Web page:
Algorithms that monitor and influence human behavior are everywhere—directing the behavior of law enforcement, managing the world’s financial systems, shaping our cultures, and flipping a coin on the success or failure of movements for change. Since human-algorithm feedback is already a basic pattern in society, we urgently need ways to assess the impact of attempts to steer that feedback toward justice.
In this course for (25) upper-level undergraduates and (5) PhD students, you will learn about the design of adaptive algorithms and the feedback patterns they create with human behavior. You will learn about the challenge they represent for social policy, about ways to research their behavior, and about emerging policy ideas for governing these complex patterns. You will get first-hand experience at diagnosing and attempting to change a feedback system. Along the way, you will hear from pioneers in policy, advocacy, and scholarship.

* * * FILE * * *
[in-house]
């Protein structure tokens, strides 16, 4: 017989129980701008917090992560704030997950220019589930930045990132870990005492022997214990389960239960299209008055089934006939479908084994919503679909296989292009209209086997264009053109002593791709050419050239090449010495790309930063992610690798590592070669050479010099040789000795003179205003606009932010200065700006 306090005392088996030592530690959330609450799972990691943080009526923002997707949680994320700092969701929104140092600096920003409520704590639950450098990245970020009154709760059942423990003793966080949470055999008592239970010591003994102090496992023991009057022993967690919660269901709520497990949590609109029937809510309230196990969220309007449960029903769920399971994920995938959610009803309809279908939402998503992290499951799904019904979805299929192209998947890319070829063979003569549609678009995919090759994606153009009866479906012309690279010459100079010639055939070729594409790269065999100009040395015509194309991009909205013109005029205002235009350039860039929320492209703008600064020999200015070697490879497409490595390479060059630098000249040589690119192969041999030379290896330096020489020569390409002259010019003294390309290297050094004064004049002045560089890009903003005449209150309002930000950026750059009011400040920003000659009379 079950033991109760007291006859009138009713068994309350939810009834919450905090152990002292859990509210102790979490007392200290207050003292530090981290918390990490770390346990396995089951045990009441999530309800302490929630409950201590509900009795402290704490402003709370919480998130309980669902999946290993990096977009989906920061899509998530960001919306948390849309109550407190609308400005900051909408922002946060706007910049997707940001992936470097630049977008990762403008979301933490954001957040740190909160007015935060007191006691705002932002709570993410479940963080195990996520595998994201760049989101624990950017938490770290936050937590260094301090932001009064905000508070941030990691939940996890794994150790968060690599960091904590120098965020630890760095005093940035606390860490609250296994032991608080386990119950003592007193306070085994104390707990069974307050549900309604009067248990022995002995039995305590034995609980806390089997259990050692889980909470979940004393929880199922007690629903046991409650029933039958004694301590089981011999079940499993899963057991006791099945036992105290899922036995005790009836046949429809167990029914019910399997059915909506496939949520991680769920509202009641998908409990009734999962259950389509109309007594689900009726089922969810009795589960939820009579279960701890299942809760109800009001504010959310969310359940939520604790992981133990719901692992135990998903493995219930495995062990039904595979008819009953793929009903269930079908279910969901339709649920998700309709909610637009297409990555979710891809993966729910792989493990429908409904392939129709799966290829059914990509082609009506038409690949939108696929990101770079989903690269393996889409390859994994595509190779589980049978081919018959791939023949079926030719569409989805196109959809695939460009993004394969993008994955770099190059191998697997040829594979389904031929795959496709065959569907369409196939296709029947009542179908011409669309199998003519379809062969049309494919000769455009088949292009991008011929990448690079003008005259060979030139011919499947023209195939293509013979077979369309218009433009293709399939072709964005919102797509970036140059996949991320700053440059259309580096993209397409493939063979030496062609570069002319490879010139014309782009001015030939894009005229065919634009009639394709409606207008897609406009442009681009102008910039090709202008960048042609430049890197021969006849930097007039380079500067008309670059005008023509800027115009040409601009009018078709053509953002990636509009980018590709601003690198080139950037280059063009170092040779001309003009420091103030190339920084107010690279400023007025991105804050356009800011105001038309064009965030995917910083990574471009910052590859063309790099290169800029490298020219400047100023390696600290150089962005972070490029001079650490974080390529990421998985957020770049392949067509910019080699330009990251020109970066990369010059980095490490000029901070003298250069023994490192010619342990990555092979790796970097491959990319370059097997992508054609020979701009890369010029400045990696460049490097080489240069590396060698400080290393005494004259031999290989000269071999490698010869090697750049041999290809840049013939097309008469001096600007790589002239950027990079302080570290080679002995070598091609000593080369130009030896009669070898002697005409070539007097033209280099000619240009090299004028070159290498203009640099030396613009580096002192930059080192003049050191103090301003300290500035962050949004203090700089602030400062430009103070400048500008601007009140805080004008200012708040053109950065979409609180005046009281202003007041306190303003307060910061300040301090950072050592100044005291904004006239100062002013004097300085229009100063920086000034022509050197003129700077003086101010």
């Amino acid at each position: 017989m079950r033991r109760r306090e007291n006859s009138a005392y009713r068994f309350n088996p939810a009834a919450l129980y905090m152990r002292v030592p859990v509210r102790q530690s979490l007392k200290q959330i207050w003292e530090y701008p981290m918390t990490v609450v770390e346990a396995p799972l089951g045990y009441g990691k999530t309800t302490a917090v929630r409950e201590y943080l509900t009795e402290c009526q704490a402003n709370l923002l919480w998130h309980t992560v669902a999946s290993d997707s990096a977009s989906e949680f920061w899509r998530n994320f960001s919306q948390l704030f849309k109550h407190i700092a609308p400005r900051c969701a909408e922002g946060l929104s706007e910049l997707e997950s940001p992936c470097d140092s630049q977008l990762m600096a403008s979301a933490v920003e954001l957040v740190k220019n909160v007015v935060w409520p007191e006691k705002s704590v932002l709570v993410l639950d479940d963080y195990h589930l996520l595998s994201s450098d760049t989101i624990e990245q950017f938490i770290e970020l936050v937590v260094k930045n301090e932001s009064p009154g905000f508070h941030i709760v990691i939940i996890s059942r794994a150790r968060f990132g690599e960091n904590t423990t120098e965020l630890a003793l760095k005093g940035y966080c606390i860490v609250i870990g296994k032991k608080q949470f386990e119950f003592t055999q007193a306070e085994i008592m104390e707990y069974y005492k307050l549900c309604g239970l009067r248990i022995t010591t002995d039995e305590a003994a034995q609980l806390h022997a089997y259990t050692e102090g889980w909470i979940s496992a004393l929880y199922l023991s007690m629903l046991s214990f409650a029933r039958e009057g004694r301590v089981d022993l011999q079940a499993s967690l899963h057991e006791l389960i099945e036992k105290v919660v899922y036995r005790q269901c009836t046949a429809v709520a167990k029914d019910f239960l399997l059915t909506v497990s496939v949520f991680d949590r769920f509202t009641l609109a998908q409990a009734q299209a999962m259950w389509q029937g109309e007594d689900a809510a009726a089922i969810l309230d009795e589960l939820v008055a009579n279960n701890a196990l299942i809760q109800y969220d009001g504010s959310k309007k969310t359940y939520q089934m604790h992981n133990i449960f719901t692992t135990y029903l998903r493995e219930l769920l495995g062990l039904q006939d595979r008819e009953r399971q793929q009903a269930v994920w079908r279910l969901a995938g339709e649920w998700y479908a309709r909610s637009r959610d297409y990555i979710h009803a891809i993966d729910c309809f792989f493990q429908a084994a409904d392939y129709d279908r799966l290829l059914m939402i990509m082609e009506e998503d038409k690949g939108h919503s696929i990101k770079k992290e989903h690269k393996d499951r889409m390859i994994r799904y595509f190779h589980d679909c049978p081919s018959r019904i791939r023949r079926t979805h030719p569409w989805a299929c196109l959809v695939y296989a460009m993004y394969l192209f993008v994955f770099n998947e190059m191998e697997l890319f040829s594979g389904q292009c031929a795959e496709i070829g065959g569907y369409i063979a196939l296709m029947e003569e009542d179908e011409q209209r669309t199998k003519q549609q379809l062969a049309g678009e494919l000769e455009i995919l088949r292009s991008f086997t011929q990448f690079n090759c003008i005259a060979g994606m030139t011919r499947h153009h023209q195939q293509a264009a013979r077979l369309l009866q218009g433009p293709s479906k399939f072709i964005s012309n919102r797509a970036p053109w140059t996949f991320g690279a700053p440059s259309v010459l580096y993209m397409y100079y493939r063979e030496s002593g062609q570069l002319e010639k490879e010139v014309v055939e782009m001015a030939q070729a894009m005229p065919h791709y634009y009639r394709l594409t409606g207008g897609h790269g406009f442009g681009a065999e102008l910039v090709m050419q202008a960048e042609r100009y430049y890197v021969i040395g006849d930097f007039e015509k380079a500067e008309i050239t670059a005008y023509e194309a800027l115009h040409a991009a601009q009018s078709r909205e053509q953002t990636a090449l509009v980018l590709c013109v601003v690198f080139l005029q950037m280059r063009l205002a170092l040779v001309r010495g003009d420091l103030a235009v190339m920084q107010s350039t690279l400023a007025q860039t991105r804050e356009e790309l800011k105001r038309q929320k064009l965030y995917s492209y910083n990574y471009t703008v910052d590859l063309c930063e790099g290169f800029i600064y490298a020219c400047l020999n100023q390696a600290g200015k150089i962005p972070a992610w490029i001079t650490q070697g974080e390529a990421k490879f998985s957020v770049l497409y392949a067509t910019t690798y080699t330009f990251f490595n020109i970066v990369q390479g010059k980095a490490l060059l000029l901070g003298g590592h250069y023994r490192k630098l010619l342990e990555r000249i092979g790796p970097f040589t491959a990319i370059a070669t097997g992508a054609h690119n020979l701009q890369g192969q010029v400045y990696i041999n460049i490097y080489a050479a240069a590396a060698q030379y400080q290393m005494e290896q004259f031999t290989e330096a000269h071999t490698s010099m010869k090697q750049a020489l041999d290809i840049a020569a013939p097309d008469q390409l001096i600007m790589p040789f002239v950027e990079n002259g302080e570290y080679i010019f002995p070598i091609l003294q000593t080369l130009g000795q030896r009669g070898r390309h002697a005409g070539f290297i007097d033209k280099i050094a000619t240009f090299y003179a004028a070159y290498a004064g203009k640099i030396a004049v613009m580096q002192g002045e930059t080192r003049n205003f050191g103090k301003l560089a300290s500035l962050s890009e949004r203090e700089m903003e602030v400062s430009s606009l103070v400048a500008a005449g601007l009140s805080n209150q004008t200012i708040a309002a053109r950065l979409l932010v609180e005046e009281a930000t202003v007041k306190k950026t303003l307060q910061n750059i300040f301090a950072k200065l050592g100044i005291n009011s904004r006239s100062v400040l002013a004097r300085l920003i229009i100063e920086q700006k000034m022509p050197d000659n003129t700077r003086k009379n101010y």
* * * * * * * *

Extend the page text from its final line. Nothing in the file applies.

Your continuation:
This course is an excellent stepping stone for anyone interested in a career in policy, advocacy, academia, or industry research.
Full details are available on Github: github.com/natematias/governing-human-algorithm/behavior